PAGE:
Fast forward to 2016. Once again, many are raising the alarm that some of the Pope’s statements are confusing and ambiguous. That Amoris Laetitia is in contradiction to John Paul II’s Veritatis Splendor. That Francis’ concept of “welcoming” is inconsistent with his predecessors. And from what I have read (in various publications from several theologians and bishops), it appears that Pope Francis’ recent document may indeed require clarifications if not corrections. No one, a pope included, has the authority to alter the Sacred Tradition that has been handed onto us for 2000 years. As Jesus said in today’s Gospel,
No one tears a piece from a new cloak to patch an old one. Otherwise, he will tear the new… And no one who has been drinking old wine desires new, for he says, “The old is good.”
The “old cloth” of Sacred Tradition cannot be merged with novel materials contrary to the natural moral law; the old wine is good until the end of time.
Now, that is one thing. But the declarations by some “conservative” Catholics that Pope Francis is a False Prophet and heretic who is deliberately destroying the Church is another. Some of these Catholics have scolded me for simply quoting Pope Francis at all, even when those quotes are doctrinally sound and when I am clearly teaching in accord with Sacred Tradition.
Two tragic things have happened to these individuals, in my opinion. One is that they have lost faith in Matthew 16 and in Christ’s promise that, despite the weakness and even sinfulness of “Peter”, the gates of hell will not prevail. They are convinced that Pope Francis can and will destroy the Church. The second tragedy is that they have set themselves up as judges, determining that everything good the Pope says is a duplicitous lie, and everything ambiguous or confusing is intentional. They trust more in obscure private revelation or Protestant theories that the Pope is some kind of antichrist than they do in the promises of Jesus Christ. Therefore, they frequently write me to declare that I am blind, oblivious, and in danger. They want me, instead, to use this apostolate to attack the Holy Father’s perceived shortcomings, flaws and failures.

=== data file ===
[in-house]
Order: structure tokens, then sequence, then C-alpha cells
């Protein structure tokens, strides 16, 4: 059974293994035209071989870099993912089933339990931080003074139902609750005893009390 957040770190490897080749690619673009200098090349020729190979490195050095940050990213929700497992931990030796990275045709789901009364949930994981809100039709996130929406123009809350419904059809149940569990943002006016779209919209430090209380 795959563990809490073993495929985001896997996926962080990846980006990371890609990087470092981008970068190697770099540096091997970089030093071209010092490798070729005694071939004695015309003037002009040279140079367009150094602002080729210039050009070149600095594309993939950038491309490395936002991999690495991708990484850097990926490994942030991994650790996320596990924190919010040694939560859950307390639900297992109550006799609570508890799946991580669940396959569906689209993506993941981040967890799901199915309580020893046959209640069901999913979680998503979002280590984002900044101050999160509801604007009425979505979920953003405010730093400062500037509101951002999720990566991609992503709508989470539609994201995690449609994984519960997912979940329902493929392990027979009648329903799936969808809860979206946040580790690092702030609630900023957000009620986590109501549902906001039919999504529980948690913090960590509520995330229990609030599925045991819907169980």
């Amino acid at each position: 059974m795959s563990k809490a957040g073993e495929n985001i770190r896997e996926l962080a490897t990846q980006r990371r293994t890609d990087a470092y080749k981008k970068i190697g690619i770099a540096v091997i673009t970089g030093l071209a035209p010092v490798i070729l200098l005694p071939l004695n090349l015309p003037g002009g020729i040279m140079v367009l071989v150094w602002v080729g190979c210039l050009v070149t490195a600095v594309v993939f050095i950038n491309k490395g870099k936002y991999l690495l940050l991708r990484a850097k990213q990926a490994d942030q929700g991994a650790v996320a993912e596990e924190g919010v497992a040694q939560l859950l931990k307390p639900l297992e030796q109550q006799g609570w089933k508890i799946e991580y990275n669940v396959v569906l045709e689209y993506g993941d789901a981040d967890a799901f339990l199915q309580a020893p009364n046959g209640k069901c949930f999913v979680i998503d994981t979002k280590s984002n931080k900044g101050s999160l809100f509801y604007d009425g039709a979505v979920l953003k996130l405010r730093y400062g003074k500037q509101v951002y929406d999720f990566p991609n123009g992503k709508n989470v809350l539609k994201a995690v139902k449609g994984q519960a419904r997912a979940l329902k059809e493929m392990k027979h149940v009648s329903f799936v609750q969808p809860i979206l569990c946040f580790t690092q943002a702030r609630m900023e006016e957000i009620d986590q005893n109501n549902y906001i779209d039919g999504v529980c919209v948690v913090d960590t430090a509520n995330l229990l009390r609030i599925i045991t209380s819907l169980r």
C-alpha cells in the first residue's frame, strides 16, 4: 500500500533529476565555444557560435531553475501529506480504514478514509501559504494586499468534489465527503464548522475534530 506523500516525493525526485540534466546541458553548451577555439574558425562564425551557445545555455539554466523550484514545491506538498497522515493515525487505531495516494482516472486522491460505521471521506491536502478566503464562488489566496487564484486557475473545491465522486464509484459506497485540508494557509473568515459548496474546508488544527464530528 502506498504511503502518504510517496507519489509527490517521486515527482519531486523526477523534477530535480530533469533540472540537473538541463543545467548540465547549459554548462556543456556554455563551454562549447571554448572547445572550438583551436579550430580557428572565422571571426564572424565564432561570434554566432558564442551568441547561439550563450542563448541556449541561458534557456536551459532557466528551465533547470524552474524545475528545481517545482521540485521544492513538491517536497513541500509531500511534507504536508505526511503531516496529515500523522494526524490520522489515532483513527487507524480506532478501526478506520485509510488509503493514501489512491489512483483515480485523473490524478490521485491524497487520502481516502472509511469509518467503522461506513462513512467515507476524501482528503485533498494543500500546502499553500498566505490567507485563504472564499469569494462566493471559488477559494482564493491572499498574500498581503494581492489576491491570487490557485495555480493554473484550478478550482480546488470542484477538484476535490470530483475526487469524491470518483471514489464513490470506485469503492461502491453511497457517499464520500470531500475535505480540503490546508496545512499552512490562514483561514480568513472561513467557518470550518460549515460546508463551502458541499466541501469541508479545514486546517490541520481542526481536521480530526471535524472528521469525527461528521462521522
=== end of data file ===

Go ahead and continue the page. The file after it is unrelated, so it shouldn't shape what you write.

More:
So let me make it absolutely clear: I will never use this blog to create, lead or foment a schism. I am and always will be a Roman Catholic, in communion with the Vicar of Christ. And I will continue to lead my readership to remain in communion with the Holy Father, to remain upon the rock, even if that means we may arrive at a “Peter and Paul” moment when the Pope needs to be respectfully challenged and criticized. “According to the knowledge, competence, and prestige which [the laity] possess, they have the right and even at times the duty to manifest to the sacred pastors their opinion on matters which pertain to the good of the Church and to make their opinion known to the rest of the Christian faithful, without prejudice to the integrity of faith and morals, with reverence toward their pastors, and attentive to common advantage and the dignity of persons.” —Code of Canon Law, Canon 212 §3 Those who feel I am out to lunch are free to cease their support and unsubscribe. For my part, I will continue on the same path I have been since I began my ministry some 25 years ago: to remain a faithful son in the only Church that Christ established, the Catholic Church. Part of that faithfulness is to support by my prayers and filial love the shepherds whom Jesus has placed over us.